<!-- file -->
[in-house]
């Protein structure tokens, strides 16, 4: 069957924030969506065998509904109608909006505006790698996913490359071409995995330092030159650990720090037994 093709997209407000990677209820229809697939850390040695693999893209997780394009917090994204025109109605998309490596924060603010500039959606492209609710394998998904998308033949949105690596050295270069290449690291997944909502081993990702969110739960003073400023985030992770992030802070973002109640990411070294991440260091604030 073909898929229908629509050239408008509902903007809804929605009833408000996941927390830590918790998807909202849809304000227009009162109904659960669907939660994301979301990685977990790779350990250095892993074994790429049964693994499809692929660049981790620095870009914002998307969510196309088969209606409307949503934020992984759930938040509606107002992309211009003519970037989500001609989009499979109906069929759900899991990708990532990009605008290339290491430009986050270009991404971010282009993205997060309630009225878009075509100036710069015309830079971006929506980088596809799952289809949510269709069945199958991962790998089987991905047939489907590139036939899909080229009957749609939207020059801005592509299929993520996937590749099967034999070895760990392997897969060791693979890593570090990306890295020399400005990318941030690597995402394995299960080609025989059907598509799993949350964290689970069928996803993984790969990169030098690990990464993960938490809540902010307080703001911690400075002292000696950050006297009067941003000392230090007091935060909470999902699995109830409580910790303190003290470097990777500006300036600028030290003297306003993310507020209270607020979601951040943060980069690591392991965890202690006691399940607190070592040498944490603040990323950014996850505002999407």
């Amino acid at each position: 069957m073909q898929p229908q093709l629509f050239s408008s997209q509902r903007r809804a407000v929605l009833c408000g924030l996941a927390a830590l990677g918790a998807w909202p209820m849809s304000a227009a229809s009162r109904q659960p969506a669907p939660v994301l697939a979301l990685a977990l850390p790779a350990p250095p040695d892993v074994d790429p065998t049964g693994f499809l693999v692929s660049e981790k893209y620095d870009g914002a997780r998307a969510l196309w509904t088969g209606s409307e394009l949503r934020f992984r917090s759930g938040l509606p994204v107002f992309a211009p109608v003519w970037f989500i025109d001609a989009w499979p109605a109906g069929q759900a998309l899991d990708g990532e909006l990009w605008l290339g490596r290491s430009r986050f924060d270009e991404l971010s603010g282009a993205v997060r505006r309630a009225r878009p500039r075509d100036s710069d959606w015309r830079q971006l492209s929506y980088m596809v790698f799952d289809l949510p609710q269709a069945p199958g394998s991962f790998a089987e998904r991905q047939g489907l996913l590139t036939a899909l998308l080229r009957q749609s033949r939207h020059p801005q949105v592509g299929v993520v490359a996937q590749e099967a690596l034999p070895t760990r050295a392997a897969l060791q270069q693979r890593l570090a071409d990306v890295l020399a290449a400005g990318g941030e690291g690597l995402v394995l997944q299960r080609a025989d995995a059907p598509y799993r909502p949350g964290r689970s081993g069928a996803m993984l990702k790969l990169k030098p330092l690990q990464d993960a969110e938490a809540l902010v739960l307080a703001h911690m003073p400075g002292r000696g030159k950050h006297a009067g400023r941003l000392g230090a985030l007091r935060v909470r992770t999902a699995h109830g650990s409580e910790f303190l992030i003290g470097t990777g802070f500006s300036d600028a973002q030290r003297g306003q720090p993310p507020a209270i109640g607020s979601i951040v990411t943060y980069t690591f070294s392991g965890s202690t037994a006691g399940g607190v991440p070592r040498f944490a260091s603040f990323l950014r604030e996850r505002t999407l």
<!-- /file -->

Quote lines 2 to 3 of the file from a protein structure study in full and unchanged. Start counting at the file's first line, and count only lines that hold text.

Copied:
């Protein structure tokens, strides 16, 4: 069957924030969506065998509904109608909006505006790698996913490359071409995995330092030159650990720090037994 093709997209407000990677209820229809697939850390040695693999893209997780394009917090994204025109109605998309490596924060603010500039959606492209609710394998998904998308033949949105690596050295270069290449690291997944909502081993990702969110739960003073400023985030992770992030802070973002109640990411070294991440260091604030 073909898929229908629509050239408008509902903007809804929605009833408000996941927390830590918790998807909202849809304000227009009162109904659960669907939660994301979301990685977990790779350990250095892993074994790429049964693994499809692929660049981790620095870009914002998307969510196309088969209606409307949503934020992984759930938040509606107002992309211009003519970037989500001609989009499979109906069929759900899991990708990532990009605008290339290491430009986050270009991404971010282009993205997060309630009225878009075509100036710069015309830079971006929506980088596809799952289809949510269709069945199958991962790998089987991905047939489907590139036939899909080229009957749609939207020059801005592509299929993520996937590749099967034999070895760990392997897969060791693979890593570090990306890295020399400005990318941030690597995402394995299960080609025989059907598509799993949350964290689970069928996803993984790969990169030098690990990464993960938490809540902010307080703001911690400075002292000696950050006297009067941003000392230090007091935060909470999902699995109830409580910790303190003290470097990777500006300036600028030290003297306003993310507020209270607020979601951040943060980069690591392991965890202690006691399940607190070592040498944490603040990323950014996850505002999407």
């Amino acid at each position: 069957m073909q898929p229908q093709l629509f050239s408008s997209q509902r903007r809804a407000v929605l009833c408000g924030l996941a927390a830590l990677g918790a998807w909202p209820m849809s304000a227009a229809s009162r109904q659960p969506a669907p939660v994301l697939a979301l990685a977990l850390p790779a350990p250095p040695d892993v074994d790429p065998t049964g693994f499809l693999v692929s660049e981790k893209y620095d870009g914002a997780r998307a969510l196309w509904t088969g209606s409307e394009l949503r934020f992984r917090s759930g938040l509606p994204v107002f992309a211009p109608v003519w970037f989500i025109d001609a989009w499979p109605a109906g069929q759900a998309l899991d990708g990532e909006l990009w605008l290339g490596r290491s430009r986050f924060d270009e991404l971010s603010g282009a993205v997060r505006r309630a009225r878009p500039r075509d100036s710069d959606w015309r830079q971006l492209s929506y980088m596809v790698f799952d289809l949510p609710q269709a069945p199958g394998s991962f790998a089987e998904r991905q047939g489907l996913l590139t036939a899909l998308l080229r009957q749609s033949r939207h020059p801005q949105v592509g299929v993520v490359a996937q590749e099967a690596l034999p070895t760990r050295a392997a897969l060791q270069q693979r890593l570090a071409d990306v890295l020399a290449a400005g990318g941030e690291g690597l995402v394995l997944q299960r080609a025989d995995a059907p598509y799993r909502p949350g964290r689970s081993g069928a996803m993984l990702k790969l990169k030098p330092l690990q990464d993960a969110e938490a809540l902010v739960l307080a703001h911690m003073p400075g002292r000696g030159k950050h006297a009067g400023r941003l000392g230090a985030l007091r935060v909470r992770t999902a699995h109830g650990s409580e910790f303190l992030i003290g470097t990777g802070f500006s300036d600028a973002q030290r003297g306003q720090p993310p507020a209270i109640g607020s979601i951040v990411t943060y980069t690591f070294s392991g965890s202690t037994a006691g399940g607190v991440p070592r040498f944490a260091s603040f990323l950014r604030e996850r505002t999407l």